Bell, the third all-time rushing leader for the Wildcats, went through three different head coaches and four different position coaches while he was at the school in Tucson, Ariz.
"It was crazy," said Bell, an NFL-type talent who signed last week with the Seattle-Tacoma Cobras. "There was so much change over time, such a different environment. When coaches leave, some coaches come in with different personalities."
Different offensive systems, different playbooks, different philosophies.
The one constant was Bell's on-field production. He rushed for more than 900 yards in three straight seasons and totaled 3,157 yards and 17 touchdowns during his four-year Arizona career.
Statistically speaking, the 952 yards during Bell's senior year in 2005 was his best, although he was so sick before the start of the season that he was forced to stay in a hospital for a week, and doctors initially didn't know what was wrong.
"I had pneumonia in the summer time, in Tucson, in the heat of the summer," Bell said. "I couldn't regulate my temperature for four days, and they almost put me in the ICU."
A range of potential diagnoses included tuberculosis. Despite losing a lot of weight, Bell pulled through and got back on the football field.
"You have to fight through those dark times," he said. "That's a testament in my life I'm pretty much going through now."
Bell went undrafted but signed with the Denver Broncos in 2006. He had a breakout game that October when he rushed for 136 yards and two touchdowns on 15 carries in a 34-31 loss to the Peyton Manning-led Indianapolis Colts.
Despite being Tatum Bell's backup, Mike Bell finished second on the team with eight touchdowns and compiled 677 rushing yards.
Bell appeared in just five games with Denver the following year and went to New Orleans in 2008, when he played four games and scored a touchdown for the Saints.
But he filled in nicely and complemented Pierre Thomas perfectly during the Saints' run to the Super Bowl XLIV championship in 2009. Bell led the team in carries and finished with 654 yards and five TDs.
"New Orleans was a great opportunity because I was surrounded by a bunch of great guys, not only in the running back room but as a team," he said. "There were all kinds of Pro Bowlers, and coach (Sean) Peyton is one of the best coaches I've ever been around."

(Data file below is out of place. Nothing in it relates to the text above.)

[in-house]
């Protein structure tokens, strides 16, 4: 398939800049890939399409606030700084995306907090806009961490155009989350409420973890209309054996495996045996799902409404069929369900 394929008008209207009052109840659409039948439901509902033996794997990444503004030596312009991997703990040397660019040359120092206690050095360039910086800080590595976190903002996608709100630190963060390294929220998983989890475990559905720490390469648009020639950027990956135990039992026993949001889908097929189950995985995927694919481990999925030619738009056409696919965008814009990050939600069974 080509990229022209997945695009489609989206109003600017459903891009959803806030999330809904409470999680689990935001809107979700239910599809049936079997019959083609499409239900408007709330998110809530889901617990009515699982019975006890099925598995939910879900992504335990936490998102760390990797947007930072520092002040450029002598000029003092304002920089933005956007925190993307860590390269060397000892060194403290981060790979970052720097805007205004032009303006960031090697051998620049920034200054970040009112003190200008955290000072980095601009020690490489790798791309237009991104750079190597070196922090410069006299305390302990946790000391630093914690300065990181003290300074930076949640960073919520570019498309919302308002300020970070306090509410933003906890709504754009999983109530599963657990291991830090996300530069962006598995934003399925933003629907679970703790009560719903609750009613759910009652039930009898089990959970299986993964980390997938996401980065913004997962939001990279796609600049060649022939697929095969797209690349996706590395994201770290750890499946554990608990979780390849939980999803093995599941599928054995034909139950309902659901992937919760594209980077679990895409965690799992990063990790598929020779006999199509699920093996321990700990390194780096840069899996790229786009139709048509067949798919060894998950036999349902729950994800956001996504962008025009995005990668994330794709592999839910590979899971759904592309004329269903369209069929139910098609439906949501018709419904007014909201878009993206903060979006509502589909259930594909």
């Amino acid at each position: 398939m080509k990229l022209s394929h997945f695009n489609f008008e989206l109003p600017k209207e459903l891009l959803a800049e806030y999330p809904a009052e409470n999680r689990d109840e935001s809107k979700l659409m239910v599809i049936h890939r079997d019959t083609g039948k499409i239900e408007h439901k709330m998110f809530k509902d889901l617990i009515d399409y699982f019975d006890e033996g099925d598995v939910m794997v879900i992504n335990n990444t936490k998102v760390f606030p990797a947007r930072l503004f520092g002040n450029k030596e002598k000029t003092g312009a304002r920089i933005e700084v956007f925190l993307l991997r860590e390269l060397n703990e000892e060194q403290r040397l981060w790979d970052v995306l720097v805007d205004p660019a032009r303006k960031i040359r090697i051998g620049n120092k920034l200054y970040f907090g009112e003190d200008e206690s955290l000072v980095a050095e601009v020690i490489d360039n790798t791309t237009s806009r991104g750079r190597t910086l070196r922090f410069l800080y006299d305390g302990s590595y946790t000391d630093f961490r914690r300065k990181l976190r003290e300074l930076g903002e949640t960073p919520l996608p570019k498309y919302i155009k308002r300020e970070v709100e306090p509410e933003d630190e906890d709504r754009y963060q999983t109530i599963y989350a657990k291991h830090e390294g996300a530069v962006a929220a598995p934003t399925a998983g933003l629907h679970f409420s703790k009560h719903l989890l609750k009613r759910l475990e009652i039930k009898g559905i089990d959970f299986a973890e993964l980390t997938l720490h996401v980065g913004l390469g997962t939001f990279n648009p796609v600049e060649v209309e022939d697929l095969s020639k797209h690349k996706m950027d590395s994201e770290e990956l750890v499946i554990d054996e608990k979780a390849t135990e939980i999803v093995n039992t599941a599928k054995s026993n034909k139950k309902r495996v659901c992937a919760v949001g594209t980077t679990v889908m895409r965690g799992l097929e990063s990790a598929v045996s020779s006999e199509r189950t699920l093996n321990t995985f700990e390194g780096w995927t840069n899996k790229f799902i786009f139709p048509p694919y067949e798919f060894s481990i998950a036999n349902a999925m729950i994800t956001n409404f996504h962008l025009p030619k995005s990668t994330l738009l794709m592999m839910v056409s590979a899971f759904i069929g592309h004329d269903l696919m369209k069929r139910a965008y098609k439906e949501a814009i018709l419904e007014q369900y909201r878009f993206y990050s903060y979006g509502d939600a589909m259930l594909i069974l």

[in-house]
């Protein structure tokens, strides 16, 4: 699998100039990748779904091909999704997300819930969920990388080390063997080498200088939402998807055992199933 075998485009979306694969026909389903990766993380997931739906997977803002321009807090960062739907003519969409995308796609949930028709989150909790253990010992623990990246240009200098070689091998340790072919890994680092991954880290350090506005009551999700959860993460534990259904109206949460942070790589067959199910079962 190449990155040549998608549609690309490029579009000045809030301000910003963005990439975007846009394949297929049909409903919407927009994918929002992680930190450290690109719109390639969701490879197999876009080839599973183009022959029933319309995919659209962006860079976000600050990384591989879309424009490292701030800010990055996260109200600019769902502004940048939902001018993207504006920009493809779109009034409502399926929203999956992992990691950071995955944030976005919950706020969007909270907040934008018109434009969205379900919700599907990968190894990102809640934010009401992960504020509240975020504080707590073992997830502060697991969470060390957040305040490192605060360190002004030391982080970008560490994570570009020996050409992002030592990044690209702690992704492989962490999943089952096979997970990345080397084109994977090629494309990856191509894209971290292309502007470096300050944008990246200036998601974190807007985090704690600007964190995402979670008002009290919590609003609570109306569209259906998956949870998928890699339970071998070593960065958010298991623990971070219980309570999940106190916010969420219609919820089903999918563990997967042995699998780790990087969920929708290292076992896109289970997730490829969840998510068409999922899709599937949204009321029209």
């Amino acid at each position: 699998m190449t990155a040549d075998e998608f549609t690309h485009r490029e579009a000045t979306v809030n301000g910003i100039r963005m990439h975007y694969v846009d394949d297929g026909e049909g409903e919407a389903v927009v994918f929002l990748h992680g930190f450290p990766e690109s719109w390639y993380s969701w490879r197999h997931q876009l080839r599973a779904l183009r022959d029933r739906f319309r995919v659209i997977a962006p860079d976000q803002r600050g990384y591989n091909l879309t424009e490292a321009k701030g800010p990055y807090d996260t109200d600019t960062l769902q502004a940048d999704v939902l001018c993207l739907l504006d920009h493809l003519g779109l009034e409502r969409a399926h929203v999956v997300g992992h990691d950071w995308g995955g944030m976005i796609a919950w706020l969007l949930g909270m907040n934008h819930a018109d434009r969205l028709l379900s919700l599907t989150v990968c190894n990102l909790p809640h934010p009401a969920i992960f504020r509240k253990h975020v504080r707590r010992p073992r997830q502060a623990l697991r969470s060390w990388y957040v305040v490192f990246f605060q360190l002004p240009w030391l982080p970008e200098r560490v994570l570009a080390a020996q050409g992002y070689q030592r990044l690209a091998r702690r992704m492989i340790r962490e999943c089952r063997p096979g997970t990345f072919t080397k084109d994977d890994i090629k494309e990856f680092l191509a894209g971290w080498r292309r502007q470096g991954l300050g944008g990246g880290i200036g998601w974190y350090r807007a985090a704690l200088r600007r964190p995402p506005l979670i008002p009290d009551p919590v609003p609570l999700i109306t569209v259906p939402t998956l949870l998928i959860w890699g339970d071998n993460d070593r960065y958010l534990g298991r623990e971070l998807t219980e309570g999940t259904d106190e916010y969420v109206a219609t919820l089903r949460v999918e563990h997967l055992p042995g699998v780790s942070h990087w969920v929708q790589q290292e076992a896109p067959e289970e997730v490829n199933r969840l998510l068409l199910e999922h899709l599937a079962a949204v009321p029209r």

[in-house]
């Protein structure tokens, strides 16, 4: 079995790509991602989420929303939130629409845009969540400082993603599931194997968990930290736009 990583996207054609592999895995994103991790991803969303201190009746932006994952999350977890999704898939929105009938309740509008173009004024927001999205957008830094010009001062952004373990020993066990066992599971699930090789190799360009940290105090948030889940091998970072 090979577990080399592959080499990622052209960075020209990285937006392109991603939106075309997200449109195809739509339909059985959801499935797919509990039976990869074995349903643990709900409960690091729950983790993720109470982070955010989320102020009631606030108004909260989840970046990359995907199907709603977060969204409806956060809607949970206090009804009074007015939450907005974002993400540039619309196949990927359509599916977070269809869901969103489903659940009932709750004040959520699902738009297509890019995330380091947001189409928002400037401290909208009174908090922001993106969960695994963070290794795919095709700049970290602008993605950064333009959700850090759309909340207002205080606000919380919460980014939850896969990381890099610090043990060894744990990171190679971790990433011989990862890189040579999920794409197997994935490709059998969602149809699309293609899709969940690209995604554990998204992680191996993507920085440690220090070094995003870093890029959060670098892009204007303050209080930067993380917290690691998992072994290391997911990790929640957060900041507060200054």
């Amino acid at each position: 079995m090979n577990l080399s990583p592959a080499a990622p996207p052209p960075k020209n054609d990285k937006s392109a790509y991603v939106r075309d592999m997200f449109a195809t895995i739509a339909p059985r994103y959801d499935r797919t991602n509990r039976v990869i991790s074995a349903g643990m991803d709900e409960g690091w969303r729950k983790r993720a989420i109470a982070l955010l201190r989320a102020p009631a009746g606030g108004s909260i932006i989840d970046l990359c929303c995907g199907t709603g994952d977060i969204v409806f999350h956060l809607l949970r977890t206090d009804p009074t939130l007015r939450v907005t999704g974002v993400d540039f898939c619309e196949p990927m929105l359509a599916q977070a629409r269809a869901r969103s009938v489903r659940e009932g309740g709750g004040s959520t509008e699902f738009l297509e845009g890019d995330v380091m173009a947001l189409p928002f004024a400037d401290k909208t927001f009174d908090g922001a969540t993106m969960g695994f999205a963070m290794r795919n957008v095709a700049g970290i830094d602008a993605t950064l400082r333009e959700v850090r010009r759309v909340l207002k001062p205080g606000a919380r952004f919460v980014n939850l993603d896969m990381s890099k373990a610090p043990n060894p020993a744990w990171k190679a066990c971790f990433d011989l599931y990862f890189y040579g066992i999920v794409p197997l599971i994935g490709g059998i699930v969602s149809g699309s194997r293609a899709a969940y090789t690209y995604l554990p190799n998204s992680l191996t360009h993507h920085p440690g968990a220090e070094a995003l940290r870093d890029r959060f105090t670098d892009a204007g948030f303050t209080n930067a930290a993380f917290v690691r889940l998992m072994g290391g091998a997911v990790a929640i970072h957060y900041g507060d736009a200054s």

Bell wasn't bothered by the Saints' pass-first offense that was spearheaded by Drew Brees.
"Drew is great," Bell said. "I know he has a military background, and he really takes control. You're lucky to play with guys like that."
Bell got a Super Bowl ring, but it's been a rough road since. He started the 2010 season behind LeSean McCoy on the Philadelphia Eagles' depth chart, and when he was traded to Cleveland five games into the year, he found himself behind the bruising Peyton Hillis in the Browns' backfield.
"I was behind Pro Bowlers," Bell said. "It kind of made me look like I wasn't very good. Truth be told, just getting an opportunity, I'll show what I can do."
After the NFL lockout, Bell signed with Detroit for training camp in 2011, but a strange illness kept him from making the team.
"I got sick on the day of one of the games," he said. "I was throwing up blood, and doctors didn't know what was wrong with me."
The working theory was a bleeding ulcer. Then they found a growth on Bell's esophagus. After the growth was removed, test results were negative for any form of cancer.
"It happened over a period of time that year," Bell said of vomiting blood. "It stopped a couple weeks after I was released, and it hasn't happened since."
Neither has any football-related activities.
Bell, now 29, has kept himself in top physical condition in the past 20 months, and he's even picked up rugby. He's been playing for a top-notch team in the greater Phoenix area that won its division championship and might play in a national tournament.
"You have to be mentally tough," Bell said. "You can run 80 yards and have to keep going. It's non-stop, 40-minute halves. No TV timeouts, no going back to the huddle."
He was in contact with an NFL team as recently as last August, and he hasn't ruled out a possible return.
"I'm definitely going to give it another chance," he said.
The former high school Player of the Year in Arizona downplays his age and points to his background. At 6 feet and 224 pounds, he knows he can still play.
"I don't need all 32 teams, I just need one person," Bell said. "I don't have any major surgeries, never been arrested or anything crazy like that.
"Why not? Age is nothing but a number unless you allow it to be more."
Bell expects to be in camp with the Cobras later this month. For now, he's working on an online course through a community college that will transfer to finish his bachelor's degree from the University of Arizona.
"I've gone through a lot of change, a lot of hardships, a lot of ups and downs," Bell said, "and not playing these last two years when I thought I should be.
"My heart is telling me this, and my heart is usually right."
By Brian McLean